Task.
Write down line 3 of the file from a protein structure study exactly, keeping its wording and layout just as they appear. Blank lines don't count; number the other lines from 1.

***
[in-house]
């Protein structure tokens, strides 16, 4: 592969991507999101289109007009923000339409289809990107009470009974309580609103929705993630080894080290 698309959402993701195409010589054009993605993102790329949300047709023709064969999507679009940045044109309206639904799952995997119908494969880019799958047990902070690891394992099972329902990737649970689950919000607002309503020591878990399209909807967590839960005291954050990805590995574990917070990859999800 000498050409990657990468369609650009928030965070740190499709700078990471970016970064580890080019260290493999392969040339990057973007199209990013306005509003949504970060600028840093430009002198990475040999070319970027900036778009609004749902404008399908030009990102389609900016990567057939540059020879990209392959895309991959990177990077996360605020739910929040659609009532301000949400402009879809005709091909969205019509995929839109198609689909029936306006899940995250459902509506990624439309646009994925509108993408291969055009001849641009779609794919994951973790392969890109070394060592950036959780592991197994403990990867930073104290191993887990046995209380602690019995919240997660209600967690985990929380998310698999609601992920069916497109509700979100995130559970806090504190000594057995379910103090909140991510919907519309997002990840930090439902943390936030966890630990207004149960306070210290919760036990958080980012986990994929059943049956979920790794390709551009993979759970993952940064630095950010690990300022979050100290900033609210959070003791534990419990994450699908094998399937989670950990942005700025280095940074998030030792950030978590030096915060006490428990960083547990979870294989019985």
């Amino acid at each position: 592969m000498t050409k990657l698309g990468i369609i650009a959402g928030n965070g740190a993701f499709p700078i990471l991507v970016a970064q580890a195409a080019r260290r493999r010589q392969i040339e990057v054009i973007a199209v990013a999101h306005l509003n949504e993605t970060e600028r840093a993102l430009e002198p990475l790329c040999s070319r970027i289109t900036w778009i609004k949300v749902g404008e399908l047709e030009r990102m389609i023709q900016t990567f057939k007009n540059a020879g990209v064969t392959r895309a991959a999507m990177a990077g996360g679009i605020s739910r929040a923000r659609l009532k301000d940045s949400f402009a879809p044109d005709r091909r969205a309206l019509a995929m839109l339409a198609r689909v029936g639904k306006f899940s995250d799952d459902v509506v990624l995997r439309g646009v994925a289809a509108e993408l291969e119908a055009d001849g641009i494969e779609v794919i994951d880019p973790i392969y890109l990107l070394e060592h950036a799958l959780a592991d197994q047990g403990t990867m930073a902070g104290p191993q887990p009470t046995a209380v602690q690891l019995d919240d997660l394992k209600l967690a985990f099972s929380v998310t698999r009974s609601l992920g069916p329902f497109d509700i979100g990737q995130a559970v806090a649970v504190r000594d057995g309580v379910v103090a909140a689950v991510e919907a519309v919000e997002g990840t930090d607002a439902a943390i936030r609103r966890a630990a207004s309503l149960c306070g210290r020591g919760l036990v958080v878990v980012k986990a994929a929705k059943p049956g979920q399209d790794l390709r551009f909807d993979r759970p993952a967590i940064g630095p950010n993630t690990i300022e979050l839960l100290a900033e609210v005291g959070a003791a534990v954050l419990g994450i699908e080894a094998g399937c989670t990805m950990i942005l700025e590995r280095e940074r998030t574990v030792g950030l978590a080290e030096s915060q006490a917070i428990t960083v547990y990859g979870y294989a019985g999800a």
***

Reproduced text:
């Amino acid at each position: 592969m000498t050409k990657l698309g990468i369609i650009a959402g928030n965070g740190a993701f499709p700078i990471l991507v970016a970064q580890a195409a080019r260290r493999r010589q392969i040339e990057v054009i973007a199209v990013a999101h306005l509003n949504e993605t970060e600028r840093a993102l430009e002198p990475l790329c040999s070319r970027i289109t900036w778009i609004k949300v749902g404008e399908l047709e030009r990102m389609i023709q900016t990567f057939k007009n540059a020879g990209v064969t392959r895309a991959a999507m990177a990077g996360g679009i605020s739910r929040a923000r659609l009532k301000d940045s949400f402009a879809p044109d005709r091909r969205a309206l019509a995929m839109l339409a198609r689909v029936g639904k306006f899940s995250d799952d459902v509506v990624l995997r439309g646009v994925a289809a509108e993408l291969e119908a055009d001849g641009i494969e779609v794919i994951d880019p973790i392969y890109l990107l070394e060592h950036a799958l959780a592991d197994q047990g403990t990867m930073a902070g104290p191993q887990p009470t046995a209380v602690q690891l019995d919240d997660l394992k209600l967690a985990f099972s929380v998310t698999r009974s609601l992920g069916p329902f497109d509700i979100g990737q995130a559970v806090a649970v504190r000594d057995g309580v379910v103090a909140a689950v991510e919907a519309v919000e997002g990840t930090d607002a439902a943390i936030r609103r966890a630990a207004s309503l149960c306070g210290r020591g919760l036990v958080v878990v980012k986990a994929a929705k059943p049956g979920q399209d790794l390709r551009f909807d993979r759970p993952a967590i940064g630095p950010n993630t690990i300022e979050l839960l100290a900033e609210v005291g959070a003791a534990v954050l419990g994450i699908e080894a094998g399937c989670t990805m950990i942005l700025e590995r280095e940074r998030t574990v030792g950030l978590a080290e030096s915060q006490a917070i428990t960083v547990y990859g979870y294989a019985g999800a």